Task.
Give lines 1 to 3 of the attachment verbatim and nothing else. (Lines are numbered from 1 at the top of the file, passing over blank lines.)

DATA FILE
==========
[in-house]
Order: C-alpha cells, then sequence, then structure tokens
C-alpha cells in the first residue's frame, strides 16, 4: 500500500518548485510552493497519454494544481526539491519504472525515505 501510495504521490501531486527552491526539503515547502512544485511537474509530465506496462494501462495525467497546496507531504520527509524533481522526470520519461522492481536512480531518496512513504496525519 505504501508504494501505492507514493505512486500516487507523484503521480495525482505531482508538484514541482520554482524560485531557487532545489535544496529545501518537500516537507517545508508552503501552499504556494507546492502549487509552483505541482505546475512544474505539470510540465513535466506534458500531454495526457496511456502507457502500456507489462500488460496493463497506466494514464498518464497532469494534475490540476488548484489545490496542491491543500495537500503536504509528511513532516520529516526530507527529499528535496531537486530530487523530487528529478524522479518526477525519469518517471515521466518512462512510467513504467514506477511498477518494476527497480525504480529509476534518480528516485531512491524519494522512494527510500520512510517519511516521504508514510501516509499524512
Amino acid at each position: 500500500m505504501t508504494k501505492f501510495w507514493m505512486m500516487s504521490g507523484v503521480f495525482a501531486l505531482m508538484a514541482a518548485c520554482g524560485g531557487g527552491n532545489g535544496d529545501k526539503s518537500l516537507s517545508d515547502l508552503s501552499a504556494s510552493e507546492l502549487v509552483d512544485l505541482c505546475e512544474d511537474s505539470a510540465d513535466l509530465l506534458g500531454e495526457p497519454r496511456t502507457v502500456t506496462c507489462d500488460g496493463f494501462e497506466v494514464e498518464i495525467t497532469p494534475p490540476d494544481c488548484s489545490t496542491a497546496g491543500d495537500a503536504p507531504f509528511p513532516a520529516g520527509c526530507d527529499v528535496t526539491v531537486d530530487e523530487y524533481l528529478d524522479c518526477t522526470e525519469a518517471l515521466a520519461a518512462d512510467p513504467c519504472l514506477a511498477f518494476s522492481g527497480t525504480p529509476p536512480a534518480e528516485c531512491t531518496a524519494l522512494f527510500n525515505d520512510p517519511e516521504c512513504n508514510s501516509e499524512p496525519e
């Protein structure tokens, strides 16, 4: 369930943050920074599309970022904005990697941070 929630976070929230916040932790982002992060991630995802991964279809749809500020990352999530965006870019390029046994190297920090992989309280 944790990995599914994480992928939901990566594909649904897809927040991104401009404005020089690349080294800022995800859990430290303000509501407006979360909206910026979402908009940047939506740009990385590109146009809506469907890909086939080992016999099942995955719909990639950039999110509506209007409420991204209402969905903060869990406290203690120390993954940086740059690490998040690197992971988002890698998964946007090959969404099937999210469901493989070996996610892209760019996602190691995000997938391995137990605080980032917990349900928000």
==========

[in-house]
Order: C-alpha cells, then sequence, then structure tokens
C-alpha cells in the first residue's frame, strides 16, 4: 500500500518548485510552493497519454494544481526539491519504472525515505 501510495504521490501531486527552491526539503515547502512544485511537474509530465506496462494501462495525467497546496507531504520527509524533481522526470520519461522492481536512480531518496512513504496525519 505504501508504494501505492507514493505512486500516487507523484503521480495525482505531482508538484514541482520554482524560485531557487532545489535544496529545501518537500516537507517545508508552503501552499504556494507546492502549487509552483505541482505546475512544474505539470510540465513535466506534458500531454495526457496511456502507457502500456507489462500488460496493463497506466494514464498518464497532469494534475490540476488548484489545490496542491491543500495537500503536504509528511513532516520529516526530507527529499528535496531537486530530487523530487528529478524522479518526477525519469518517471515521466518512462512510467513504467514506477511498477518494476527497480525504480529509476534518480528516485531512491524519494522512494527510500520512510517519511516521504508514510501516509499524512